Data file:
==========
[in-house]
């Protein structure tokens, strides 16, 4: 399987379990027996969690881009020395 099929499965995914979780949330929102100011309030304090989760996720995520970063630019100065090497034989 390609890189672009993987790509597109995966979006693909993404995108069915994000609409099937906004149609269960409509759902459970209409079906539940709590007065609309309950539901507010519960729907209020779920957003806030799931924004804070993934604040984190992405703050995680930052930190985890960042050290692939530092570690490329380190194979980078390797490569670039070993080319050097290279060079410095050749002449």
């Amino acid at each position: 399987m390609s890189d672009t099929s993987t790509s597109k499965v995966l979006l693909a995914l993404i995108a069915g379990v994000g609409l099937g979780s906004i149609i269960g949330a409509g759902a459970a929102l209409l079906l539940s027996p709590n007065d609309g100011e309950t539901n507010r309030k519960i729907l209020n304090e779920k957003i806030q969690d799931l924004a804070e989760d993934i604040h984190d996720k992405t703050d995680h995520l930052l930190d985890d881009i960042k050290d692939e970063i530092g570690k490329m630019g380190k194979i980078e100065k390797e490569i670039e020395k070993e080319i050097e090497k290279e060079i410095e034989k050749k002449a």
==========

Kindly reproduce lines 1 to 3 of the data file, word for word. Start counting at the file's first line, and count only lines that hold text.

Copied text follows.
[in-house]
């Protein structure tokens, strides 16, 4: 399987379990027996969690881009020395 099929499965995914979780949330929102100011309030304090989760996720995520970063630019100065090497034989 390609890189672009993987790509597109995966979006693909993404995108069915994000609409099937906004149609269960409509759902459970209409079906539940709590007065609309309950539901507010519960729907209020779920957003806030799931924004804070993934604040984190992405703050995680930052930190985890960042050290692939530092570690490329380190194979980078390797490569670039070993080319050097290279060079410095050749002449």
């Amino acid at each position: 399987m390609s890189d672009t099929s993987t790509s597109k499965v995966l979006l693909a995914l993404i995108a069915g379990v994000g609409l099937g979780s906004i149609i269960g949330a409509g759902a459970a929102l209409l079906l539940s027996p709590n007065d609309g100011e309950t539901n507010r309030k519960i729907l209020n304090e779920k957003i806030q969690d799931l924004a804070e989760d993934i604040h984190d996720k992405t703050d995680h995520l930052l930190d985890d881009i960042k050290d692939e970063i530092g570690k490329m630019g380190k194979i980078e100065k390797e490569i670039e020395k070993e080319i050097e090497k290279e060079i410095e034989k050749k002449a």